Chinese leader Xi Jinping has plans for a big shake-up in China’s security apparatus.
After all, the country’s police force, judges, prosecutors, and all law enforcement were once controlled by officials belonging to an opposing faction loyal to former Party leader Jiang Zemin. Xi allies and the Jiang faction have been in a bitter power struggle in the five years since Xi became head of the Chinese Communist Party (CCP).
One way their tug-of-war has played out is in the Central Political and Legal Affairs Commission. Under Jiang’s rule, it became a powerful institution that oversaw all aspects of the country’s security apparatus.
After Xi took power, he first stripped the Commission of its powerful position by leaving the agency’s head out of the Politburo Standing Committee—the CCP’s top decision-making body.
The Commission, however, continues to be staffed by Jiang faction officials. Following the 19th National Congress when the Party’s leadership personnel gets reshuffled for the next five-year term, on Oct. 31, the Commission announced its new head, Guo Shengkun.
Guo, part of the Jiang faction, will step down from his current post as the head of the Ministry of Public Security, the agency in charge of all 3.5 million police (including armed police) in China. Guo’s replacement will be Zhao Kezhi, a known Xi ally. Zhao’s appointment means that for the first time since Xi took power, the Ministry of Public Security will be under his domain.
Current affairs commentator Li Linyi notes that although Xi appointed many of his allies to the top positions, including to the Politburo Standing Committee, there are also some Jiang loyalists who got promoted, suggesting that Xi had to compromise in his battle with Jiang.
But while Guo’s promotion to the Central Political and Legal Affairs Commission seems like a point scored for the Jiang faction, Li said Xi’s 19th congress opening speech may have hinted at what Xi really has planned.
In a speech laying out his vision for the future of the Party, Xi had mentioned establishing a “leadership group” that will ensure the rule of law, to be led by central authorities. Li observed that Xi may intend to have this “leadership group” control all legal affairs, and did not rule out the possibility that Xi himself may command this contingent.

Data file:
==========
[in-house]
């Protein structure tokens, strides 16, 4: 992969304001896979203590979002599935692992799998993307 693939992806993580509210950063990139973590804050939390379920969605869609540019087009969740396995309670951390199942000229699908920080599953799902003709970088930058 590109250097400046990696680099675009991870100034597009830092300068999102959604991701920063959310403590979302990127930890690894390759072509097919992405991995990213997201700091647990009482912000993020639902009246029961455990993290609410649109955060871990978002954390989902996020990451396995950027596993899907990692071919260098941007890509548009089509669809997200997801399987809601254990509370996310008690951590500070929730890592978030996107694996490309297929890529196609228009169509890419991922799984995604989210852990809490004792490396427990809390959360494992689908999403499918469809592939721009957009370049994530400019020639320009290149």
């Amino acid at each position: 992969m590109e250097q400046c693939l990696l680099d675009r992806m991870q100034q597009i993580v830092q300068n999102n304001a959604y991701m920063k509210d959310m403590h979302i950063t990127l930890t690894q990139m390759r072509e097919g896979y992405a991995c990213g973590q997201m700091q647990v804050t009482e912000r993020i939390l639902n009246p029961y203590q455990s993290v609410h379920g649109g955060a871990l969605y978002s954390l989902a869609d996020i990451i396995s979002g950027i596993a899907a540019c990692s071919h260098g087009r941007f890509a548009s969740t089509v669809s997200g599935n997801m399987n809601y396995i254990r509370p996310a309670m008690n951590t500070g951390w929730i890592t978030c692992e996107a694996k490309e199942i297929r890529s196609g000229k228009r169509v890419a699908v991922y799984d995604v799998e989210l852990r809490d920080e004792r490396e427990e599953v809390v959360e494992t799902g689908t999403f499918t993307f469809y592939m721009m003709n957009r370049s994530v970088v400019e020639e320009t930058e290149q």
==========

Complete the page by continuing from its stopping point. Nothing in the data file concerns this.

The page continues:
Another Xi ally, Ying Yong, was also newly appointed as chief justice of the Supreme People’s Court. With both Ying and Zhao heading important organs in the CCP’s legal system, Guo—despite his allegiance to Jiang—will likely have to submit to Xi, Li predicted.
Meanwhile, Zhao gave clear signals of his support for Xi and vice versa, during a meeting of Party members in the Ministry of Public Security on Nov. 1 when his new position was announced.
Zhao gave a speech where he urged the CCP members to “maintain a high degree of unanimity” with the authority of Xi, and “resolutely purge Zhou Yongkang’s poisonous influence”—referring to the former head of Central Political and Legal Affairs Commission who was sentenced to life imprisonment on corruption charges. Zhou was a powerful Jiang ally and was named in a briefing given at the 19th National Congress as a conspirator in a coup plot aimed at Xi.
Behind Zhao was a banner with Xi slogans. Commentator Zhou Xiaohui said the message was clear to the audience: Zhao, with the backing of Xi, will be purging the Ministry.
The Central Political and Legal Affairs Commission (known as “zhengfawei” in Chinese) was established in 1980, but it did not have much power until Jiang Zemin took over. Under his rule, the Commission became a powerful entity, encompassing the whole country’s security apparatus. For the past two decades, it has been supervised by Jiang faction officials: Luo Gan, Zhou Yongkang, and Meng Jianzhu. Rule of law was rendered naught as they commanded the Commission however they saw fit.
When Zhou was in that position, he executed the persecution of the spiritual meditation practice Falun Gong—a directive from his boss, Jiang—with impunity, mobilizing police, courts, and prisons to arrest, detain, imprison, and torture Falun Gong adherents.
And when Guo Shengkun was head of the Ministry of Public Security, he was also complicit in the persecution. According to a report by the nonprofit, World Organization to Investigate the Persecution of Falun Gong, Guo had personally approved the arrest and detention of a practitioner, Feng Guoyun, in Jinan City, Shandong Province, in 2014.
Several high-profile human rights lawyers were also harassed and imprisoned during Guo’s time as police chief.
Since Xi took power, he has downgraded the power of the Commission. Zhou was taken down under Xi’s anti-corruption campaign. The Commission has also been stripped of many important duties, and local offices of the agency will be shut down by year’s end.